But the internet could help shed a light on the vote counting process and that could reduce cheating. By posting voting results - at multiple web sites - once they are counted locally and again as more composite results are computed, millions of eyes could look and check that the numbers are consistent; and probably at least thousands of eyes would take advantage of that opportunity. The idea is to make it possible for anyone with a computer to access each step of the count. With so many people able to check the tallies all along the way it would become very difficult to hide any alterations. Sunlight may truly be the best disinfectant, able to correct accidents as well as intentional cheating.
But of course the parts of the voting process that now seem most vulnerable to cheating are the voting machines. The software in these various machines can be easily altered so as to engineer a desired outcome. To make matters worse, the software is considered propriatary and cannot be examined by anyone outside the company that owns that software. And in use, the machines are managed by private companies who are in a position to easily make alterations to the software, even at the last minute before polls open. Were that not bad enough, with a voting machines there can be no effective re-count. Under these conditions it is hard to imagine there is not rampant cheating. It is little wonder that other countries have largely abandoned use of these machines.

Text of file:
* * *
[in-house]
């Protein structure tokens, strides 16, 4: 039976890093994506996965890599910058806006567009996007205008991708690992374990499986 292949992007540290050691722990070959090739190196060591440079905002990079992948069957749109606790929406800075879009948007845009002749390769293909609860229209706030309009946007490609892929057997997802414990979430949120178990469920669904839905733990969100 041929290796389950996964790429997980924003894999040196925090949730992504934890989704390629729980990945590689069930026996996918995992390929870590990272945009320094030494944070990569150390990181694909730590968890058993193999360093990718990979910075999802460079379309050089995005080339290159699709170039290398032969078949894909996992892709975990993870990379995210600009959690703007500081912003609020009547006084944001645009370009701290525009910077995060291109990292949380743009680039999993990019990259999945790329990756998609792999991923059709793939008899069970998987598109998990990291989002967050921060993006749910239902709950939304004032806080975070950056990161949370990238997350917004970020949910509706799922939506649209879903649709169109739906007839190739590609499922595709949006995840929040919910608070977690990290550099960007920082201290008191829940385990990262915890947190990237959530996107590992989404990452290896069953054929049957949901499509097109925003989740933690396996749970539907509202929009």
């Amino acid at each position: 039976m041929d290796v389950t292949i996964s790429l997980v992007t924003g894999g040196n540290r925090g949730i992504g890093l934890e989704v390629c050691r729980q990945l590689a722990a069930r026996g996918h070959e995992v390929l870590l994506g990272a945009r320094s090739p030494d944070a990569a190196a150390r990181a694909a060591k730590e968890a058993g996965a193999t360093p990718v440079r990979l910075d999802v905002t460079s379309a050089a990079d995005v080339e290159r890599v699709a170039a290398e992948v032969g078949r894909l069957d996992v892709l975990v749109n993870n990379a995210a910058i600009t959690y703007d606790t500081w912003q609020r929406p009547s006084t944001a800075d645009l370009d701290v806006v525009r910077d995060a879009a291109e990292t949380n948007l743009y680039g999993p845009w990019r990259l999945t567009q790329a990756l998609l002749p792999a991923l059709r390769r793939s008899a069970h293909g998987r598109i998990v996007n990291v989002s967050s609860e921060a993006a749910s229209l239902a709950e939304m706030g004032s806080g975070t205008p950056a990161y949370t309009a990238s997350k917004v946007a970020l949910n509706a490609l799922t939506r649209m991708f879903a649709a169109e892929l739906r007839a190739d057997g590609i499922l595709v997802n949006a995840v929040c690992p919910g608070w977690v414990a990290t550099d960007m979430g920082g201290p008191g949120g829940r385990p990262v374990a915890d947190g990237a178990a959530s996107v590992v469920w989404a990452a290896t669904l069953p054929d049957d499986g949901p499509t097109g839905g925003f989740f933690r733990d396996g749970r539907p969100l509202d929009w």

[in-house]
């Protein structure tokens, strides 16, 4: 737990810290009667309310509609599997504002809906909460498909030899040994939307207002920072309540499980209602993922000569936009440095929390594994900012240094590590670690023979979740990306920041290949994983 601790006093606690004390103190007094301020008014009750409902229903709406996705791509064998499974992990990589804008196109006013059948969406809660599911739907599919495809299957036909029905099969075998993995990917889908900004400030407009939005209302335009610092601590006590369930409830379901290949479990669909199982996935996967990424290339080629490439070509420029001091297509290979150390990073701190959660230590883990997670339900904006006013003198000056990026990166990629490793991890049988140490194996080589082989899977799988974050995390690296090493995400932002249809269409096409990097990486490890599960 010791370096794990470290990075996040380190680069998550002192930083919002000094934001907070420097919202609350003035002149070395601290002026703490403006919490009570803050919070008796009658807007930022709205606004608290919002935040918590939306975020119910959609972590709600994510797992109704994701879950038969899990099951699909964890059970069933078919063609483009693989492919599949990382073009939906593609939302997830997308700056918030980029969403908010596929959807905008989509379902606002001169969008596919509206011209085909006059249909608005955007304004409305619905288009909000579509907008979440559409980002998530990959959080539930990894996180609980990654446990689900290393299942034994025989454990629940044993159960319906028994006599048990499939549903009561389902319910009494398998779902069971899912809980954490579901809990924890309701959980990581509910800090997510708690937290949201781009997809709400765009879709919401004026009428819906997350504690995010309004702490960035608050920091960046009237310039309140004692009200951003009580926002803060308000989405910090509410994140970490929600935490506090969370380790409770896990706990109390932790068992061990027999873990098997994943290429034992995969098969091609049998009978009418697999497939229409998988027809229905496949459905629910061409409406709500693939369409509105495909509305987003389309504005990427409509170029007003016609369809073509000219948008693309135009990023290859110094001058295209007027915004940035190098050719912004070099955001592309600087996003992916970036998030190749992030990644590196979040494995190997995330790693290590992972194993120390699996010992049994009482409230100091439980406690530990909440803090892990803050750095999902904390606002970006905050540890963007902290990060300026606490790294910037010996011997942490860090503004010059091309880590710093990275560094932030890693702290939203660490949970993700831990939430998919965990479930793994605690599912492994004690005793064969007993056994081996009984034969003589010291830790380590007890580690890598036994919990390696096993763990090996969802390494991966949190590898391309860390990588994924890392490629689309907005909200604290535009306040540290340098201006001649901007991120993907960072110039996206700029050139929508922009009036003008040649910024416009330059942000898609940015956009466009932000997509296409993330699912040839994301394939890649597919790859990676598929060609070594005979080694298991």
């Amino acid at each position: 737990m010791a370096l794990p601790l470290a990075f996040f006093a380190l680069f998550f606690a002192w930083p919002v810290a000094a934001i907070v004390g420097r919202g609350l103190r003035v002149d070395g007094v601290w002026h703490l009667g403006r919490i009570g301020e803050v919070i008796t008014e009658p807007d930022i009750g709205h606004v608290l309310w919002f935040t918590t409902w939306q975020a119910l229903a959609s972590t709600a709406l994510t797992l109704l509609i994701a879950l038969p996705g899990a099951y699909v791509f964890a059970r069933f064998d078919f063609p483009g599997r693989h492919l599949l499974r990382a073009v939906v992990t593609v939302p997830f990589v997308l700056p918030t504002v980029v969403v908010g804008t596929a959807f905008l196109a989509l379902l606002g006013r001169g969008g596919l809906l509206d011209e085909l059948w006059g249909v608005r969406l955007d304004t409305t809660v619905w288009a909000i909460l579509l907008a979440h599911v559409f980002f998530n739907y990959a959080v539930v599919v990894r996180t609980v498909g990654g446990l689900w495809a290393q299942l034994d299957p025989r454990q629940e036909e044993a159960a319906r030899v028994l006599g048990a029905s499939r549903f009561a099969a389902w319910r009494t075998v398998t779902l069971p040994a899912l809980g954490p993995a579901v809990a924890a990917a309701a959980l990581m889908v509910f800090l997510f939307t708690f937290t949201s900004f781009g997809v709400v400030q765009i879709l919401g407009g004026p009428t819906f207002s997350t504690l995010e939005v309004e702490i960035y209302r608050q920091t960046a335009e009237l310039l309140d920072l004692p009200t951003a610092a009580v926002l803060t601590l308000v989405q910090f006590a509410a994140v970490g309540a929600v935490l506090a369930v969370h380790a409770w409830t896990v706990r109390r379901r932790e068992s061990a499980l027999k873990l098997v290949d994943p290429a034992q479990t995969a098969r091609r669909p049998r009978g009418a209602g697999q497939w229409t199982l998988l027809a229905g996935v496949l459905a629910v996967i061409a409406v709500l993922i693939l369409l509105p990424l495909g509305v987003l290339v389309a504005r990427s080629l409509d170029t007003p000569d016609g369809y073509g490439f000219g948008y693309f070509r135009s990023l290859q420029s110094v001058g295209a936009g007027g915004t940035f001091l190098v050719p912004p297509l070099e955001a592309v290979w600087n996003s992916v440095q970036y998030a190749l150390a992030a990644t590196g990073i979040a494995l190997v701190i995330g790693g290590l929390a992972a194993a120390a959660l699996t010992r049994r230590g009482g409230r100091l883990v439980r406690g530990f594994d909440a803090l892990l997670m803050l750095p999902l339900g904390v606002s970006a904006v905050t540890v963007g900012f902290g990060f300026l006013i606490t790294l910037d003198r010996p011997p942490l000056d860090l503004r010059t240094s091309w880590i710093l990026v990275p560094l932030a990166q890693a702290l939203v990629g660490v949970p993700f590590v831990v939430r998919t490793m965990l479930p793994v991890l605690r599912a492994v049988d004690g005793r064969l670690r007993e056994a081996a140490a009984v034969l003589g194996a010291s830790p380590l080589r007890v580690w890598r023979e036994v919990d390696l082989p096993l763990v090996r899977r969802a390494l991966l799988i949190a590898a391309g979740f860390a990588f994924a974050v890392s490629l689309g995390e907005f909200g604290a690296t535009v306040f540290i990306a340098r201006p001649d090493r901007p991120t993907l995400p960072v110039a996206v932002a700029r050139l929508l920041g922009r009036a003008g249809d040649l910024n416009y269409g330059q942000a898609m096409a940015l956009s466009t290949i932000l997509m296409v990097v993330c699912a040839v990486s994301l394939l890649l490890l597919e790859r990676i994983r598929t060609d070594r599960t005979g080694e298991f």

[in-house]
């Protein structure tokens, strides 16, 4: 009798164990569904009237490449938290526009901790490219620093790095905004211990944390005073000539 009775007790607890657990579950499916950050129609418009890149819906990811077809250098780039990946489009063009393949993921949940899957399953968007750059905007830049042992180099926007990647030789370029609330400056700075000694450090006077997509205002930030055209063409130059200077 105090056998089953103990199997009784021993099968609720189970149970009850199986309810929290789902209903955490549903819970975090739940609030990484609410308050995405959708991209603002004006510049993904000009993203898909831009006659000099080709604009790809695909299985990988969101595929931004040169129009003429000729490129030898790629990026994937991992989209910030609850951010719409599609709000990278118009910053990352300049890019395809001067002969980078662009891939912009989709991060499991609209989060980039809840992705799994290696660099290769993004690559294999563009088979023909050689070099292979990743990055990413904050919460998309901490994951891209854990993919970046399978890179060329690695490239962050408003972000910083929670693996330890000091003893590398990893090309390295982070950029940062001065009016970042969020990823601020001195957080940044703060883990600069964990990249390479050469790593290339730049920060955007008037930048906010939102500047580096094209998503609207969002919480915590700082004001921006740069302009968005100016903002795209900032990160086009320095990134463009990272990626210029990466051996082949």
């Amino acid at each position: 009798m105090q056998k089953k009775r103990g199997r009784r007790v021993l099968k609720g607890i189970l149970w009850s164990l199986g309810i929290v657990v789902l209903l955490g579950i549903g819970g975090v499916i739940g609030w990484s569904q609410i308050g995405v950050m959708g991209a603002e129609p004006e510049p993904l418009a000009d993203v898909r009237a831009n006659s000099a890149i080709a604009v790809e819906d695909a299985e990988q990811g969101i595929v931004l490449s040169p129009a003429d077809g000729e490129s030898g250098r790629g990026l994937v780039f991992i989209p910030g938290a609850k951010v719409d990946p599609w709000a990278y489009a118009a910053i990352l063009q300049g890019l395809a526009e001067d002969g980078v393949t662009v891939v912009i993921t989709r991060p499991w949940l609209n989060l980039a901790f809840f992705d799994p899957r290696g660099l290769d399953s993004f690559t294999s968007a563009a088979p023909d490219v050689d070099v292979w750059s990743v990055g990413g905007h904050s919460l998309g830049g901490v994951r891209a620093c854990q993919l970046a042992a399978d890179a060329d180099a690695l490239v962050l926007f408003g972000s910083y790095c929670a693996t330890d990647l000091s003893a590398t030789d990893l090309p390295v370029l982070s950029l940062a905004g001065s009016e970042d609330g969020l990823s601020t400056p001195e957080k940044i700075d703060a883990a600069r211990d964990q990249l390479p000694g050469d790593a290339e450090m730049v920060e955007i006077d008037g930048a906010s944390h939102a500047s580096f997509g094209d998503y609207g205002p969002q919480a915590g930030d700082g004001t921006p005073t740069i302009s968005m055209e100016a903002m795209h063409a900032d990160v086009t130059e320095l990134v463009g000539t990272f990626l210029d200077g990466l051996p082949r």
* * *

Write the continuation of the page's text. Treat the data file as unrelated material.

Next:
What is surprising is that the United States still does allow voting machines to be used. But if we can't bring ourselves to stop using them, could these machines be made less vulnerable?
You might notice that the major problem with these machines lies in their versitility. And for a moment consider how much versitility is actually needed in a voting machine; they don't really need much. The fact that these machines run software that can easily be altered is at the root of why we cannot trust them. The fact that the software is propriatary is another problem, but there is no reason that has to be; it is certainly feasible to hire programmers to write and test software that is released into the public domain so that anyone can examine it.